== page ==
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JOBS THAT RECYCLING CAN CREATE FOR THE YOUTHS OF GHANA BY STACY M AMEWOYI

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Over recent years, the world has witnessed an increasing level of waste production as a by-product of the increasing level of population, affluence and technological advancement in a given environment or society.
Waste therefore is of a substance, material or by-product which is discarded or unwanted most especially after being used to satisfy a specific need. Waste can be categorized into municipal solid waste which is made up of household trash or refuse, commercial waste and demolition waste; hazardous waste which is derived from industrial waste; biomedical or clinical waste; special hazardous waste which involves radioactive waste, explosive waste, and electronic waste (e-waste).
As a result of civilization and modernization, overpopulation in recent times has brought about both positive and adverse impact on the environment.
One major adverse impact observed is pollution. Due to overpopulation or the increased population level in a given area, the demand for life essentials such as food, household supplies and so on has become very high.
The mismanagement of disposing these commodities or materials namely: rubber, plastic, metals, paper, etc. is what leads to pollution which affects the land, waterbodies and air.
The increasing impact of pollution on the environment has drawn a huge concern on waste management and its associated disposal methods. Recycling has been the most effective remedy to decreasing the level of pollution as well as proper waste disposal and management. It can be described as the process of converting waste into a reusable material. It is mainly about the collection, sorting, and processing of recyclable materials from locations like households, drop off points, businesses, construction and demolition sites.
The recycling industry has been of enormous aid to the management of waste to the benefit of both the natural and human environment and has been adopted worldwide especially in industrious countries and Ghana is of no exception.
Taking account, the many possibilities and opportunities recycling can bring to Ghana, a country whose primary concern has always been on how to curb and mitigate the problem of pollution of which waste is a major factor, the adoption of recycling became a must. Recycling is a yardstick to job creation hence the required and needed procedures to create an environment that encourages it is very vital. The main force that ensures effective change is undeniably the youth of a country.
With the efforts and abilities of the youth of Ghana employed, the challenge of pollution that the country faces can be tackled effectively. I believe firmly in this assertion because not only does it help reduce the increasing level of unemployment recorded in the country of which the youth are basically the greatest affected but also it creates the avenue for talented and creative unemployed graduates to unleash their ability to help find solutions to pollution through recycling.
Recycling has without an iota of a doubt brought the awareness and need for manufacturers to use healthy materials, resulting to non-toxic closed-loop systems and has therefore promoted greater usage of renewable energy. This initiative has thus introduced ambitious remedies that focuses on the quality of air, the treatment of waste, the development of renewable energy and diverse ways of recycling waste into something useful.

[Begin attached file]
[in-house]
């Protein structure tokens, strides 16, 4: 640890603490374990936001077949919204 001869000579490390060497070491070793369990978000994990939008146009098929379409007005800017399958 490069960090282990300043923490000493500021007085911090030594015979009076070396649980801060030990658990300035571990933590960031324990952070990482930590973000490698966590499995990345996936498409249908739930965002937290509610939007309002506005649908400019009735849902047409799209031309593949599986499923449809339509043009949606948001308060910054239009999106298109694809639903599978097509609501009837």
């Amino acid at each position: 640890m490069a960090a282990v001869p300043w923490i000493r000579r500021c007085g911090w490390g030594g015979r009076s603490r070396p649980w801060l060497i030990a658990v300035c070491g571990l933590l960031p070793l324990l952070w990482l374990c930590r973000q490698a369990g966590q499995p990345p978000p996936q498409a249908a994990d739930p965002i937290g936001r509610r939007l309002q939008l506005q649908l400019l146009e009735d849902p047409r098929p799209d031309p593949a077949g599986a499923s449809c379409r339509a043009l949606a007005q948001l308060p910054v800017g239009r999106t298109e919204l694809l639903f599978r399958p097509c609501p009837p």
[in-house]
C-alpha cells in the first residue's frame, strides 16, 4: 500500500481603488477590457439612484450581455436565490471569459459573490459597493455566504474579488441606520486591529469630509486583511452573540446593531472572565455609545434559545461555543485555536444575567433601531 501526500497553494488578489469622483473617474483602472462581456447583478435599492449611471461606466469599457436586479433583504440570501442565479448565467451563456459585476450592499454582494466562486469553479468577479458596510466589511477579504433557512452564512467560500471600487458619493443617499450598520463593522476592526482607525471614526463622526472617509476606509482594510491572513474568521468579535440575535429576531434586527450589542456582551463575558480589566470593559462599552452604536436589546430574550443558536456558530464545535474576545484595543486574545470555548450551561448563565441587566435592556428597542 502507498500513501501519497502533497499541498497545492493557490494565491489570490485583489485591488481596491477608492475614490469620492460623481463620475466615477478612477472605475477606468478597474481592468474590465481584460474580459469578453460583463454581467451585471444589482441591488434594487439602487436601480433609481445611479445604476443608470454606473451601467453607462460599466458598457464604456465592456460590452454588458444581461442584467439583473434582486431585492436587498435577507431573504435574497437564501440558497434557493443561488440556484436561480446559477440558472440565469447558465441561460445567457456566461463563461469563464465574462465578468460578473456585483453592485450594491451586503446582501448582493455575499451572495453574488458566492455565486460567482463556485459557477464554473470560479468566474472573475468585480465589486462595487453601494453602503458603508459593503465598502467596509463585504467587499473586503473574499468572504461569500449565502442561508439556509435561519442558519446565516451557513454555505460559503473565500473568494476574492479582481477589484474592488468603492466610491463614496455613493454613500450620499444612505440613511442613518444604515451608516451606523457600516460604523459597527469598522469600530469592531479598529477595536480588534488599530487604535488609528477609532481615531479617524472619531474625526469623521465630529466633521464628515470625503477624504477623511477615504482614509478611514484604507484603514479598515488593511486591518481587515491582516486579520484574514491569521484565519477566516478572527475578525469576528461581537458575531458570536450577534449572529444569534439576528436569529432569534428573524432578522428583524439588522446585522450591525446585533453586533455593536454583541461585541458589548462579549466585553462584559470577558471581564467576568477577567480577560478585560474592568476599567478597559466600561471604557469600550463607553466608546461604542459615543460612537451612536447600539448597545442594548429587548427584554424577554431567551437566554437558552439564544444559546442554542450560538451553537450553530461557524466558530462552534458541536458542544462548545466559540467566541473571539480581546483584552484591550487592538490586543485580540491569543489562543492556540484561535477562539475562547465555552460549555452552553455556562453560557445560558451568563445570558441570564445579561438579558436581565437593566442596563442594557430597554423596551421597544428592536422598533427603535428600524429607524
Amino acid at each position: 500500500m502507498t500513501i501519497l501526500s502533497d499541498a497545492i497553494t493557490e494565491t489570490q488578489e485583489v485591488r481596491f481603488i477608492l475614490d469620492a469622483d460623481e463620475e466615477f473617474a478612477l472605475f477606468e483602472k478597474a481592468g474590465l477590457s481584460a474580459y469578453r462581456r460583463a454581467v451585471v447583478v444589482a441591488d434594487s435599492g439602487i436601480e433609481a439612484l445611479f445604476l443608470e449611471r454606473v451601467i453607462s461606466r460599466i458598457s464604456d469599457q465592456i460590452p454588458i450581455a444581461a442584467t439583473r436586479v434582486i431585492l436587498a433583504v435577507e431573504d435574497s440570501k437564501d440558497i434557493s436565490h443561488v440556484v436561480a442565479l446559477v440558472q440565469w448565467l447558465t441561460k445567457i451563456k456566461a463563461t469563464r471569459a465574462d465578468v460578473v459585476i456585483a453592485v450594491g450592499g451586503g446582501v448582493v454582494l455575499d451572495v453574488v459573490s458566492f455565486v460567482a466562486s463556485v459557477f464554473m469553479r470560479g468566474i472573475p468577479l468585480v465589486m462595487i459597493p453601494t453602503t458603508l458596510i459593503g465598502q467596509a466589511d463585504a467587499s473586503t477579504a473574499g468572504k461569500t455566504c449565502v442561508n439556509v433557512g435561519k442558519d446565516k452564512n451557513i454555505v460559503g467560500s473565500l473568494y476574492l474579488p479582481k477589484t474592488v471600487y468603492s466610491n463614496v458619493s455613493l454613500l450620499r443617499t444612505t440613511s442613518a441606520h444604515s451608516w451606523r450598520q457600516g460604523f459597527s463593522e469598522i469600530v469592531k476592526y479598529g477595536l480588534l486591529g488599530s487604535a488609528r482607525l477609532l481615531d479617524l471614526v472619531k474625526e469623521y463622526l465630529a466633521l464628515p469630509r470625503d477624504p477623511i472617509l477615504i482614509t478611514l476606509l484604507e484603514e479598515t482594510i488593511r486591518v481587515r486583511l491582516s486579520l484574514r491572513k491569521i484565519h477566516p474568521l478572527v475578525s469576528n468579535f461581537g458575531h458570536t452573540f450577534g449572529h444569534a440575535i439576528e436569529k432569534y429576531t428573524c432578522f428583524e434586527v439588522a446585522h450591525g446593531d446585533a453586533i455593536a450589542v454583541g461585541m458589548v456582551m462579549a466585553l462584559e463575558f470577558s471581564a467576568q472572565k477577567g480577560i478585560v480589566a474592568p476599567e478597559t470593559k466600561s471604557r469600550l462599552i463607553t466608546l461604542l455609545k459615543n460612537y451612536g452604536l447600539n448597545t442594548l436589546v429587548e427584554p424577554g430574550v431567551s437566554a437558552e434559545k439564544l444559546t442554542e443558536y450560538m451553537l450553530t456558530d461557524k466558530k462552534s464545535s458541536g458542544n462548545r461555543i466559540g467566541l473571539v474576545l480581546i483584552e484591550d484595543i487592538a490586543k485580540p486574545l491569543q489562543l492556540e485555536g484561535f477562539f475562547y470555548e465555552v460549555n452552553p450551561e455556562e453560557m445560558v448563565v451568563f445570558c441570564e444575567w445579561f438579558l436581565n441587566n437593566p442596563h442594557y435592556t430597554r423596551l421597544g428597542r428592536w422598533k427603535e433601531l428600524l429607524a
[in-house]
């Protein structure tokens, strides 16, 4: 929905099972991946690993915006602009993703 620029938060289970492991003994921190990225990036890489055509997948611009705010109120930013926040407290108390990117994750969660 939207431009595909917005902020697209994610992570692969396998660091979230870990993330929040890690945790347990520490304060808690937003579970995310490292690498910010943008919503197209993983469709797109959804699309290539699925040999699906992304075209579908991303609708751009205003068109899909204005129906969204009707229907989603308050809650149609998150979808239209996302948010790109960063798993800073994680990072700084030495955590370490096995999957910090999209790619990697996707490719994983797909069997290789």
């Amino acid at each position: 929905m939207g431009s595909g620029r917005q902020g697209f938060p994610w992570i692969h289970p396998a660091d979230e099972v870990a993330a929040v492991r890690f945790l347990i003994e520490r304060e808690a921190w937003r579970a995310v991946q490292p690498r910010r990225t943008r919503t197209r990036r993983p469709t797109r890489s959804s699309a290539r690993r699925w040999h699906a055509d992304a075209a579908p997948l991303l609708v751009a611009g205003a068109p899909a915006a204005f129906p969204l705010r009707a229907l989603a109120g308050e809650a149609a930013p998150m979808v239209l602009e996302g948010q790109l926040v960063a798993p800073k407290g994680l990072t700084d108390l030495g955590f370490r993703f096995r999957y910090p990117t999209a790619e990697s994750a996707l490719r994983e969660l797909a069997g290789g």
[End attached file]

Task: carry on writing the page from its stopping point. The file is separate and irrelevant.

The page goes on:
The major commodity people patronize when going about their daily activities either is made up of or packaged in plastic as observed in Ghana. Plastic is the highest type of waste that can be spotted at waste dumps and sites all across the country.
Overtime, there have been some existing manufacturing companies as well as new recycling companies that have resulted in employing the youth in this lucrative venture. There are a lot of job opportunities that the youth can take advantage of in this industry.
Setting up a recycling company is one example; whereby an unemployed graduate who by the aid of financial institutions and government grants can get a land for the collection of waste materials (plastic, cans, etc.) that can be sold to other recycling companies or manufacturing companies that are interested in using waste materials in creating something reusable. This serves as a source of revenue for the youth who is capable of establishing a company and increases the entrepreneurial interest and ambition of the youth in Ghana.
Another job opportunity that is created for the youth is recycling organizations or companies employ mostly the youth to go around collecting waste materials from homes, workplaces, hospitals and the environment as a whole.
 The main waste material as I said above that can be found in Ghana is plastic waste. Most of our essentials such as water, food and general products are packaged in plastic thus it is evident to find people drinking and eating from plastic sacs and dumping them on the streets and in every corner possible.
This in turn ends up in the gutters and drainage systems in the country which causes massive flooding during the wet season. The less spoken of the adverse effect derived from this practice the better, which obviously have environmental implications.
The collection of these waste materials by the youth grants them employment, the ability to make money, enhance their likelihood and also improves the state of the environment into a conducive place for both the current and future generation.
It is worth mentioning the opportunity that the recycling industry creates for the unemployed graduates whose expertise or training is in the technical sector of processing and manufacturing. New small scale recycling industries will be in need of the technical expertise of the youth in realizing its objectives hence the margin of unemployed graduates will be minimized. Apart from the aforementioned, the youth will be also needed in the packaging, distribution and marketing sector.